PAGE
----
A pair of engineering students at the University of Calgary created a device that keeps track of how long fresh food has been in the fridge.
Jesse Roy-Cote and Nathan Schleppe, both second-year electrical engineering students, say they hope their creation — which looks like an e-reader and is mounted on a fridge — will help people reduce food waste and save money.
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It works by keeping track of how long food should be in a fridge.
"They would just scan their receipt and it would put their stuff right up on the fridge," explained Roy-Cote.
The device uses data on best-before dates to help determine how much time an item, such as lettuce, should remain in the fridge. If you eat your lettuce, you swipe it off the list.
But if you don't eat it, and that lettuce is close to going bad, the tablet will let you know and recommend a recipe.
"If it went bad you would just swipe it into the waste so that next time it generates a grocery list and it would say 'Buy less than this amount of lettuce,'" added Schleppe.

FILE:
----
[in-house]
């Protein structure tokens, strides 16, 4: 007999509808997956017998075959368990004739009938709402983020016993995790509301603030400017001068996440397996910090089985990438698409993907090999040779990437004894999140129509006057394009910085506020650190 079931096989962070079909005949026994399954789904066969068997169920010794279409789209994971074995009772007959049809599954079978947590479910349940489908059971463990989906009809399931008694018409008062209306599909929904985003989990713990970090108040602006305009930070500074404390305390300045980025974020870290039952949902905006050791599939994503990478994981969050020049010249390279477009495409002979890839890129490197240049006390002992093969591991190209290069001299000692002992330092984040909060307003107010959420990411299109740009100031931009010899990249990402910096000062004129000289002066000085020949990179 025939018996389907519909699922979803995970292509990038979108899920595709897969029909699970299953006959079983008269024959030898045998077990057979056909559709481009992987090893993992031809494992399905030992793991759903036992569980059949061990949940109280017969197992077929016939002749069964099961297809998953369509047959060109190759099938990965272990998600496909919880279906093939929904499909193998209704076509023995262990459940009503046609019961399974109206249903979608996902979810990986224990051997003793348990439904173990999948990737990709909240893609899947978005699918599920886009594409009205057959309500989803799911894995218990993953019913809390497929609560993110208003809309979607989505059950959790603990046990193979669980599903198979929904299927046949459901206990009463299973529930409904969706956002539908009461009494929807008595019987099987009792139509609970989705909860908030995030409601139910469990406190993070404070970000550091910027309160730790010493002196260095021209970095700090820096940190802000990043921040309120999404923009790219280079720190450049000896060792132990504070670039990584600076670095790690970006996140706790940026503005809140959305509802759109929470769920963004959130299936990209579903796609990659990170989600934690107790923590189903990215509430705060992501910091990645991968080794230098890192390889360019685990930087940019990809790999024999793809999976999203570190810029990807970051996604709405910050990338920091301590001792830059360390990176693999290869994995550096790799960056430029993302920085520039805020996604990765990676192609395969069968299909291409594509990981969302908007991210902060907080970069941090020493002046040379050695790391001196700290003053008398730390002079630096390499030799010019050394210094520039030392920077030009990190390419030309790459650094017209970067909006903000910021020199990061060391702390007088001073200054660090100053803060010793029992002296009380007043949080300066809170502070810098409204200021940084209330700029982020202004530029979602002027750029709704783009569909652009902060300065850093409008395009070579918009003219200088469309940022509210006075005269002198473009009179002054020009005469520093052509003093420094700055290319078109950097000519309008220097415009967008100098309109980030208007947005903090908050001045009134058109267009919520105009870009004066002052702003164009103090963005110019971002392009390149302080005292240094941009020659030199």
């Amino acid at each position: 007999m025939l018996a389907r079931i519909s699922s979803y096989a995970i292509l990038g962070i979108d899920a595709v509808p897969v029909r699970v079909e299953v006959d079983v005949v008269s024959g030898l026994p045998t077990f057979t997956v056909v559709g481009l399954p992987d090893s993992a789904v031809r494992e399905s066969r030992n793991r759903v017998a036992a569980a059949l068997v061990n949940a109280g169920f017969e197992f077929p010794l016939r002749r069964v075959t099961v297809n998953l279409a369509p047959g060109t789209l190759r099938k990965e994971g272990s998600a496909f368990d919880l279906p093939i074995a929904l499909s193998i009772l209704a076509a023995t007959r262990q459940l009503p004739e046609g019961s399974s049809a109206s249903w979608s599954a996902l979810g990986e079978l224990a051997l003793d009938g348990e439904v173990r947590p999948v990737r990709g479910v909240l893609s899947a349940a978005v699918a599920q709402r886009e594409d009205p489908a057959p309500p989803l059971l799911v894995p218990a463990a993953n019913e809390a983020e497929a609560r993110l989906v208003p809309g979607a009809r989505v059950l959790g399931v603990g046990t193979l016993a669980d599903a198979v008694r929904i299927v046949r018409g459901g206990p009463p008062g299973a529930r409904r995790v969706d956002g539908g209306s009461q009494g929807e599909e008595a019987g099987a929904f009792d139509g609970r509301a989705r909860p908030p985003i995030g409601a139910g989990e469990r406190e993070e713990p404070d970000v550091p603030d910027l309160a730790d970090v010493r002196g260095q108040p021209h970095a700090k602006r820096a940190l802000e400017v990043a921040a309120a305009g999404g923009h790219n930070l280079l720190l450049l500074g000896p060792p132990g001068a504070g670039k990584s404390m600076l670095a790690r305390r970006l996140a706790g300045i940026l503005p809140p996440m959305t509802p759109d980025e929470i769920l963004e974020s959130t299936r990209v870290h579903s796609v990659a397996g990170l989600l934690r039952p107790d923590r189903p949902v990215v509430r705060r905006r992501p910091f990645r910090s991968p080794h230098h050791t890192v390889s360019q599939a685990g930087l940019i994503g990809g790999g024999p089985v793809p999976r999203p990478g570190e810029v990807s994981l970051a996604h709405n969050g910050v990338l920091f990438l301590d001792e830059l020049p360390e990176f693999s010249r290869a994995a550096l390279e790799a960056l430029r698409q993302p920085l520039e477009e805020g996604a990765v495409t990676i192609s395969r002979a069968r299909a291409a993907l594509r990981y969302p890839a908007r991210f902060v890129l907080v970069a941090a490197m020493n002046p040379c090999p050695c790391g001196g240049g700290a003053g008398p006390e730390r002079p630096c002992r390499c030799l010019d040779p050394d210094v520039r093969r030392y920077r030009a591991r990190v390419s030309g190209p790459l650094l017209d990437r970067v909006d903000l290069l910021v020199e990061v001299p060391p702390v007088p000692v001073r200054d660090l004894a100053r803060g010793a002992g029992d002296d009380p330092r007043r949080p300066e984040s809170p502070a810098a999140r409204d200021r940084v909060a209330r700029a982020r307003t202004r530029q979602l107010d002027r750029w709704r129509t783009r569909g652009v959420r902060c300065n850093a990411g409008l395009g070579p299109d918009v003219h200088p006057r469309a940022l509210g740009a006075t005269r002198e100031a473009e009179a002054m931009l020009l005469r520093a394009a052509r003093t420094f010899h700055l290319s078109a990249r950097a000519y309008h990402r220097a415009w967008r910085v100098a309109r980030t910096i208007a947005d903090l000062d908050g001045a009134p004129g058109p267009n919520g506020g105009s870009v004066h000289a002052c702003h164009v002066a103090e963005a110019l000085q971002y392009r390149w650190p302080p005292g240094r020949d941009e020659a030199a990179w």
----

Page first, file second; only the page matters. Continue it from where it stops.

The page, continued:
Assignment for class
Roy-Cote and Schleppe developed the idea in a class called engineering and society, where they brainstormed ways to help people on a fixed income while reducing the amount of food going into the trash.
"People struggle to pay for their food often and this is just kind of giving people that opportunity to save money," said Schleppe.
The students say they'd eventually like to start selling their idea and are now meeting up with advisors. While they think an affordable fridge-mounted device is ideal, they are considering offering an app too.
Sandy Chang, their instructor, said she asks students to think of a social problem they are passionate about and come up with a solution.
"I think a lot of times with engineering we are so focused on equations and the technical aspect and we forget why we are doing this in the first place," she said. "We do what we do because we want to make the world a better place."
Students in past classes have worked with a homeless shelter to create collapsible beds, designed containers for growing produce in northern climates, and come up with environmentally friendly alternatives to Styrofoam peanuts.